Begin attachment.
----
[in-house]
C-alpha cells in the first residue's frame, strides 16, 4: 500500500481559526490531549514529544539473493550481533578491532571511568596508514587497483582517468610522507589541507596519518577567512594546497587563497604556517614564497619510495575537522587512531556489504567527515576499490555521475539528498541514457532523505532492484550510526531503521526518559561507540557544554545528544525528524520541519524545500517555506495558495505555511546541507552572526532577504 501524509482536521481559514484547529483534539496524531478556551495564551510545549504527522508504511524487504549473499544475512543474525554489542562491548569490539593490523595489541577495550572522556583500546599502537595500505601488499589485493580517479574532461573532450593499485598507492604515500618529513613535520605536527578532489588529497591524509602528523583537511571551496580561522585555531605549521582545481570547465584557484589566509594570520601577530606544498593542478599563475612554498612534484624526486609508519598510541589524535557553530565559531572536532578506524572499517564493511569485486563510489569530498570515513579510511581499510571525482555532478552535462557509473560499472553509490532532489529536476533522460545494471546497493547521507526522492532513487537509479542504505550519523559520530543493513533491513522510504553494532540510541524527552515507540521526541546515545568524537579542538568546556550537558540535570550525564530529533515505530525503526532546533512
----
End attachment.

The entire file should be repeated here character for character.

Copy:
[in-house]
C-alpha cells in the first residue's frame, strides 16, 4: 500500500481559526490531549514529544539473493550481533578491532571511568596508514587497483582517468610522507589541507596519518577567512594546497587563497604556517614564497619510495575537522587512531556489504567527515576499490555521475539528498541514457532523505532492484550510526531503521526518559561507540557544554545528544525528524520541519524545500517555506495558495505555511546541507552572526532577504 501524509482536521481559514484547529483534539496524531478556551495564551510545549504527522508504511524487504549473499544475512543474525554489542562491548569490539593490523595489541577495550572522556583500546599502537595500505601488499589485493580517479574532461573532450593499485598507492604515500618529513613535520605536527578532489588529497591524509602528523583537511571551496580561522585555531605549521582545481570547465584557484589566509594570520601577530606544498593542478599563475612554498612534484624526486609508519598510541589524535557553530565559531572536532578506524572499517564493511569485486563510489569530498570515513579510511581499510571525482555532478552535462557509473560499472553509490532532489529536476533522460545494471546497493547521507526522492532513487537509479542504505550519523559520530543493513533491513522510504553494532540510541524527552515507540521526541546515545568524537579542538568546556550537558540535570550525564530529533515505530525503526532546533512